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Japanese Cuisine
Basic of Sushi-rice Preparation
Traditional Sushi
1. Rice selection, water measurement, soaking

It is best to avoid newly harvested rice, which has a high water content and becomes slightly sticky when cooked. For sushi purposes, hulled rice that was harvested in the fall may be used from about January of following year. For cooking, use the same quantity (or 10 percent more) of water as of rice, less 10 percent to compensate for the vinegar that must be added after cooking.

About one and a half or two hours before cooking time, wash the rice thoroughly and allow it to soak in the correct amount of water in the heavy metal, lidded pot in which it will be cooked. Even in hot summertime, the rice must be soaked for at least thirty minutes.

2. Cooking

A strip of kelp (kombu) added to the rice in the first stage of cooking greatly enhances flavor. There are two ways of achieving the desired effect. The kombu may be added to the rice during the soaking time. In this case, to compensate for the amount the seaweed absorbs, a little water must be added (one ounce or 30 grams for a piece of kombu 4 in or 10 cm long). With the lid on, bring the contents of the pot to a rapid boil over a high heat. Then immediately remove the kombu. Put the lid on again and continue cooking over a high heat for about two minutes, taking care the liquid does not boil over. Reduced the heat to medium and cook for from seven to eight minutes. Reduce the heat to low and cook for from ten to fifteen minutes more. Remove the pot from the heat and allow it to stand, covered, for from five to ten more minutes. Do not remove the lid during this final steaming period.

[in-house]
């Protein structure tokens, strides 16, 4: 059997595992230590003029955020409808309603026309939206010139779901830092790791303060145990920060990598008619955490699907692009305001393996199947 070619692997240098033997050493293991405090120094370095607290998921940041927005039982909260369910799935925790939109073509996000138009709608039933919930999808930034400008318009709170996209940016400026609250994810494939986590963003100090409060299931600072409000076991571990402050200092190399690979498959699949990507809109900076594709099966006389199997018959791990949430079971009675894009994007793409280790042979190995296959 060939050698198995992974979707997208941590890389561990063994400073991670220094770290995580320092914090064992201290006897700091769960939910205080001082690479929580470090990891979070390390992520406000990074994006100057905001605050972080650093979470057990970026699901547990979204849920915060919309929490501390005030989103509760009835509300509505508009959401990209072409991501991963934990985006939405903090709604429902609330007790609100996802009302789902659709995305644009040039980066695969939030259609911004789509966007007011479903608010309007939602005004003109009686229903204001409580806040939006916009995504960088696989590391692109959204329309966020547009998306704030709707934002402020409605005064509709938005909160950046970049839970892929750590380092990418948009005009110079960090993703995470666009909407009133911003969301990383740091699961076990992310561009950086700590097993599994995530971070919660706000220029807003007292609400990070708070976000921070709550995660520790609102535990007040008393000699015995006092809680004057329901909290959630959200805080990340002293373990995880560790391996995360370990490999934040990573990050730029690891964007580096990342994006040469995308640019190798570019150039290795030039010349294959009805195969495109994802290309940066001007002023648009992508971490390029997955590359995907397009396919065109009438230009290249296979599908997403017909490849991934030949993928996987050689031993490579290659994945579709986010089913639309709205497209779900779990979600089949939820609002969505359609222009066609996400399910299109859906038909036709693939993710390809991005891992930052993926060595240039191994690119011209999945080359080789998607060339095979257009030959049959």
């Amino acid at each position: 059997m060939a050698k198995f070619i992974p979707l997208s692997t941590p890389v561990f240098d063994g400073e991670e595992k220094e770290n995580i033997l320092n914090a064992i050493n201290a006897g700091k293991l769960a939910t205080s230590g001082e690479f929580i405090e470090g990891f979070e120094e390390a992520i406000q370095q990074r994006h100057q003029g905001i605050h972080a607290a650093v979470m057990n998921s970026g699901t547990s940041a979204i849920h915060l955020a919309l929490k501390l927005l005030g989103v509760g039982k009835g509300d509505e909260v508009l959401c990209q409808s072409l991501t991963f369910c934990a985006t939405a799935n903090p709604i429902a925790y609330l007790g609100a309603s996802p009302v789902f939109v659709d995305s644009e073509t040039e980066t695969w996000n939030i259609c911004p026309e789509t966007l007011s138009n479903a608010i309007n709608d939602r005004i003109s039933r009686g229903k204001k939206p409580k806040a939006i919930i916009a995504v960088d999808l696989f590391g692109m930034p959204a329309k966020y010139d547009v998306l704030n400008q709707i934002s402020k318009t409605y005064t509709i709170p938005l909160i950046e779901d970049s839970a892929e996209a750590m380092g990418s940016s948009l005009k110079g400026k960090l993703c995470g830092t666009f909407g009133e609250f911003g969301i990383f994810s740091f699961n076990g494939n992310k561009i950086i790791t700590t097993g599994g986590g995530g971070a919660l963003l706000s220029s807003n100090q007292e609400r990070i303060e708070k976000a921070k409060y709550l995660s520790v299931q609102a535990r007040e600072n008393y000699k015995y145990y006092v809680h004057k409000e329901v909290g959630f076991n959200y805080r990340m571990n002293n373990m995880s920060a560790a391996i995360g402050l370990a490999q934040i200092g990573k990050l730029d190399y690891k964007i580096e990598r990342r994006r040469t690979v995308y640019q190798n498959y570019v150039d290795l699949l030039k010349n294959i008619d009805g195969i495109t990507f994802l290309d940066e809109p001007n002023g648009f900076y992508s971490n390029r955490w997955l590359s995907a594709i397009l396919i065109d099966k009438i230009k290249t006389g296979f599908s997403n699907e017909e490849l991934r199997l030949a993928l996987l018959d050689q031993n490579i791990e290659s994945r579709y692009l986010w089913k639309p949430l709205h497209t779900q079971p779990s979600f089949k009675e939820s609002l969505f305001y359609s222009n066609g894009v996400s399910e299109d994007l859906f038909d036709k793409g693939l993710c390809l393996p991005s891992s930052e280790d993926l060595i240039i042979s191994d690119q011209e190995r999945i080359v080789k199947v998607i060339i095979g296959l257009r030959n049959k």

3. Vinegar Seasoning

While the rice is cooking, dissolve sugar and salt in vinegar. It is permissible to heat the mixture to facilitate the dissolving process, but it must not be allowed to boil. The proportions of salt and sugar vary according to the kind of sushi being prepared. For instance, chirashi-zushi is better if the sushi rice is slightly sweet, whereas sushi involving fish that has been firmed by steeping in the mixture of vinegar and salt and will be eaten without say sauce should be both slightly sweet and slightly salty. The proportion of vinegar, however, remains stable: from 13 to 15 percent of the amount of rice. With allowances for personal preference, the following amounts are roughly standard.

A. Less-sweet sushi rice for nigiri-sushi, Edo (Tokyo) chirashi-sushi, thin sushi rolls:

  • 4 1/4 cups rice
  • 4 1/5 cups water
  • 1/2 cup vinegar
  • 2 Tbsp sugar
  • 2-3 tsp salt
B. Sweet sushi rice for inari-sushi, thick sushi rolls:
  • 4 1/4 cups rice
  • 4 1/5 cups kombu stock
  • 1/2 cup vinegar
  • 4-5  Tbsp sugar
  • 2-3 tsp salt
C. Sweet-salty sushi rice for saba-sushi and sushi used to stuff such as horse mackerel (aji) and sweetfish (ayu):
  •  4 1/4 cups rice
  • 4 1/5 cups kombu stock
  • 1/2 cup vinegar
  • 3 1/2  Tbsp sugar
  • 1 1/3 Tbsp salt
Basic Ingredients:
 Rice | Lavar (Nori) |  Kombu (Kelp) 
Vinegar |  Soysauce | sake and Beer 
Wasabi (Horseradish Paste) 
 Sweet-sour Pickled Ginger 
 Salted Plum Paste
California Roll

1. Inside-out sushi